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From Their Lives to Your Ears

Sam's the body. Sheena's the brain, and each has experienced a lot. But that's the appeal of their lighthearted talk show. (OK, it gets a little raunchy.)

October 01, 2000|MIMI AVINS | Mimi Avins is a Times staff writer

All the rotten boyfriends, the mediocre sex and humiliating breakups, the descent into financial valleys and professional pits were all worth it, because now, at 33, Sheena and Sam are women with experience. Now that they have their own radio talk show, it seems that every moment of their personal histories, no matter how silly, sordid, sensual, or nearly unbelievable, happened for a purpose.

They can lean into the microphone at KLSX-FM, where they've built a following among the station's core 18- to 34-year-old, white, male audience, and share the details of their pasts with their listeners.

Yes, all you show biz dreamers, Sheena Metal and Samantha Phillips, the rather unlikely stars of "The Sheena and Sam Show," have listeners, whom they serve from a small, chilly mid-Wilshire studio a minimum of five hours a week. (They're also the station's pinch-hitters, filling in for other hosts frequently.) Followers send from 450 to 700 e-mails a week, and have created 30 fan sites on the Internet. They tune in for "The Sheena and Sam Show" at 97.1 from noon to 3 p.m. Saturday. The hard-core fans even stay up from 3 to 5 a.m. Sundays to hear more.

The recidivists in the audience have an easier time than a virgin listener. They've heard the duo characterize themselves as the Thelma and Louise of FM talk radio, a slogan that, if it needed to be parsed, would mean that they're two wacky girlfriends speeding down the highway of life. Even with a thumbnail description, it takes a while to figure out who's who. The comically disdainful woman who sounds eminently sane is Sheena, an overweight, Irish American stand-up comedian with a broad range of knowledge. The unabashed erotic adventuress who sounds like Fran Drescher, when her Brooklyn accent was thickest, is Sam, a former Penthouse centerfold who has elevated self-absorption to high art.

Or, as the women put it, "We're Sheena (big brain) and Sam (big breasts)."

Sam is so pretty, a slender, fine-boned blond who talks about her impressive breast implants as if they were favorite pieces of jewelry, that it's difficult to imagine her producing an obnoxious honk of a laugh that would be convincing coming from an asthmatic horse. But the laugh, along with a verbal tic that makes her insert the word "dude" at the beginning and end of nearly every sentence, are hers. Sheena has so skillfully mastered a seductive, mellifluous purr that no one would imagine her as a woman who's abandoned all euphemisms and simply calls herself fat. Listening to her puts you in a conversation with a friend who's just as informed and opinionated as you are, but, thankfully, no more so. You can enjoy her wit without having to feel either condescending or inferior.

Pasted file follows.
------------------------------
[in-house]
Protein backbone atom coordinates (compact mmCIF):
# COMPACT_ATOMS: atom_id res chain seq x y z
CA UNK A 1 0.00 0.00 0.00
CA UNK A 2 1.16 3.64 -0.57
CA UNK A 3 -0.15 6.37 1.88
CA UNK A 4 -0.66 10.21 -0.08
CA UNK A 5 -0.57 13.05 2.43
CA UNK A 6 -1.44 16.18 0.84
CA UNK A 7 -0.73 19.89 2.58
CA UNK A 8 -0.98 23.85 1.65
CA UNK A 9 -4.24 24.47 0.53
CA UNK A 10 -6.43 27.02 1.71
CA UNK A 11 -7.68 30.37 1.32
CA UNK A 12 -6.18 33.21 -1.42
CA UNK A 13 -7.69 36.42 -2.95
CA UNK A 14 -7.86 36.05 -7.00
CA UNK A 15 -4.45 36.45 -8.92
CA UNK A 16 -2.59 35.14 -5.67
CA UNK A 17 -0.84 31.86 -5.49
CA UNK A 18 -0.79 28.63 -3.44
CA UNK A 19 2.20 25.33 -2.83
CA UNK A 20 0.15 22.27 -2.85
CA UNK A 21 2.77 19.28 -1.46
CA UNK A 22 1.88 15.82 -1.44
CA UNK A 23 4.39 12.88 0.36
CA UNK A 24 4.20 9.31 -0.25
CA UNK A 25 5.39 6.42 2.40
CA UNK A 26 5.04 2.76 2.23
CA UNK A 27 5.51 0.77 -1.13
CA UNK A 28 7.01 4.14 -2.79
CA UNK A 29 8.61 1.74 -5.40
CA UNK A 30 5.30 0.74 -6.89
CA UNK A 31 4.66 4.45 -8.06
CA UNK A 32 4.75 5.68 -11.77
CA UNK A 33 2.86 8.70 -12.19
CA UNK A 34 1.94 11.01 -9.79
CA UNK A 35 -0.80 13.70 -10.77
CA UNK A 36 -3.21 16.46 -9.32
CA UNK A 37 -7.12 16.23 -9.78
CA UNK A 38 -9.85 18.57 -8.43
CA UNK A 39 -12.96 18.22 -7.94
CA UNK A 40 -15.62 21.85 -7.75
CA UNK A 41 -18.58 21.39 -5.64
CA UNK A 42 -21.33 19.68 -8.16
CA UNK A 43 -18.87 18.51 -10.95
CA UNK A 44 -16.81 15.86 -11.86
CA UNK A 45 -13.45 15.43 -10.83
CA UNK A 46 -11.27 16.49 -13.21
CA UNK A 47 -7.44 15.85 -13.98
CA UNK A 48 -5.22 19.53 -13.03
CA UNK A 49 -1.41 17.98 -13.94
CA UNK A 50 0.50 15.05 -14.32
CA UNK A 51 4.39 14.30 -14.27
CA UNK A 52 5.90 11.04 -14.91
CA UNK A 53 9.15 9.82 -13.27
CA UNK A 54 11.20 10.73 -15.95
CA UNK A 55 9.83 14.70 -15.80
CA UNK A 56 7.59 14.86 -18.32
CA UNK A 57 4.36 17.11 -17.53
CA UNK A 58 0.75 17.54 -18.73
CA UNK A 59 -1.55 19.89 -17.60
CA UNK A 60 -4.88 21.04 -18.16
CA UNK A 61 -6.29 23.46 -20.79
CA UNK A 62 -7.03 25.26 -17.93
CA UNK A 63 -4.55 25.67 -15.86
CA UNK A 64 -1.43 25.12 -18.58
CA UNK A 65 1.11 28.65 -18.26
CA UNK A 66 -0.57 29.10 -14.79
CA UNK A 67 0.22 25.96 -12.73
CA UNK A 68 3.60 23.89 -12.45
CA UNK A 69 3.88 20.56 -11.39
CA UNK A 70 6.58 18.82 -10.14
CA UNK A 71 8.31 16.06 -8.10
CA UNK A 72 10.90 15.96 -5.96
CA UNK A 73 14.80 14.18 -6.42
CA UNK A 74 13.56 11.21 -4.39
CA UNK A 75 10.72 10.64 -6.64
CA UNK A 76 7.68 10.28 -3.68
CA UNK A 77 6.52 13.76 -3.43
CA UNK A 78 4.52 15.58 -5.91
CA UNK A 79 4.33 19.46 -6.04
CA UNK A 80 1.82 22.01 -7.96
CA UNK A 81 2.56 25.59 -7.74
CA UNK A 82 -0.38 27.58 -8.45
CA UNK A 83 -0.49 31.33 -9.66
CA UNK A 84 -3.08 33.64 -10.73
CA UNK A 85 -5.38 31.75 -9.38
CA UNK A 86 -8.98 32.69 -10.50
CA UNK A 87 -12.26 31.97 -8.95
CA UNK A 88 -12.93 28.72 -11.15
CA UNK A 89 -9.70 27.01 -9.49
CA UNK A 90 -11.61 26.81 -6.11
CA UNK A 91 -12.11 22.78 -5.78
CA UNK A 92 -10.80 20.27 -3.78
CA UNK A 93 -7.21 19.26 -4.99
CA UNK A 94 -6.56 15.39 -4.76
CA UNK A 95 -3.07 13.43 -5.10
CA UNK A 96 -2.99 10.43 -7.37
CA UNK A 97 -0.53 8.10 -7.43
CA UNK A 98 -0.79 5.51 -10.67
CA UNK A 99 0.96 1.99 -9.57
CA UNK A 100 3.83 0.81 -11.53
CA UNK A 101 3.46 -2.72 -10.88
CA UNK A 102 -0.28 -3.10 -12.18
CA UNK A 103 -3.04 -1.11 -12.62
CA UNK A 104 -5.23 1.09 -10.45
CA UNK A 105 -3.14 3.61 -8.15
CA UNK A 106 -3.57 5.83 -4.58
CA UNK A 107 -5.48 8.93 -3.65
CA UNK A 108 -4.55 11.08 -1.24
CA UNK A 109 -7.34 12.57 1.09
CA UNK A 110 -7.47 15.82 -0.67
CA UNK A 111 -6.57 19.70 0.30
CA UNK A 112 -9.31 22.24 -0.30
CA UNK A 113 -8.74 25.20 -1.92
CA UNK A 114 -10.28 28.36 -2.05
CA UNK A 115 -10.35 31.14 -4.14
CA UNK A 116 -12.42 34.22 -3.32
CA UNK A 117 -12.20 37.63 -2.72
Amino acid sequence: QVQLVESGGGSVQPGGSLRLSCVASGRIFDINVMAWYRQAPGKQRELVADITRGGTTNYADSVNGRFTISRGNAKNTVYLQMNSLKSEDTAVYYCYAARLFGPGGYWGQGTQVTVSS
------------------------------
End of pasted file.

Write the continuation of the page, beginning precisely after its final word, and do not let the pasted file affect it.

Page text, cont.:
On a Saturday afternoon, the topic that will accompany listeners on their rounds of errands is "Can married couples and single people be friends?" Sheena points out that sometimes jealousy is an obstacle. A husband might fear that his buddy has designs on his wife, for example. This observation prompts Sam to launch into a detailed schematic of who she'll sleep with: "Ex-boyfriends of my girlfriends--never!" She's given way more consideration than anyone would think possible to who goes into her "never," "maybe" and "sure, why not" columns, yet Sheena lets her continue, then finally punctuates Sam's earnest tutorial with a withering, "Thank you for sharing," that Sam finds hilarious. And before you know it, all that's left to do is pick up the cleaning.


Sam is a male fantasy and nightmare in one. She's the sexy stunner whom most men dream of having on their arm until, oh, no, she opens her mouth, creating aftershocks of embarrassment with every word. It's impossible to hear Sheena react to Sam without picturing her rolling her eyes. No matter what Sheena says, the implied message is, "Nooooo. She didn't really say that, did she?" They demonstrate the definition of a good team: Neither would be as effective without the other.

Their distinct personas go a long way to explaining the show's popularity. Among the talk listeners that advertisers covet most, adults 18 to 54, Sheena and Sam are consistently in the top 10 in their time period, according to Arbitron.

Like most of KLSX's lineup, "The Sheena and Sam Show" presents host monologues on specific topics, interspersed with listener phone calls. The more callers feel they know the hosts, or someone like them, the more likely they are to feel comfortable participating.

"Between Sheena and me, there's someone for everyone to identify with," Sam says. "Everyone has the slutty friend who's quirky and annoying, and everyone has the bigger friend who's smart and easy to talk to. Everyone has a sister like her or me, or a best friend like her or me, or has dated someone like her or me."

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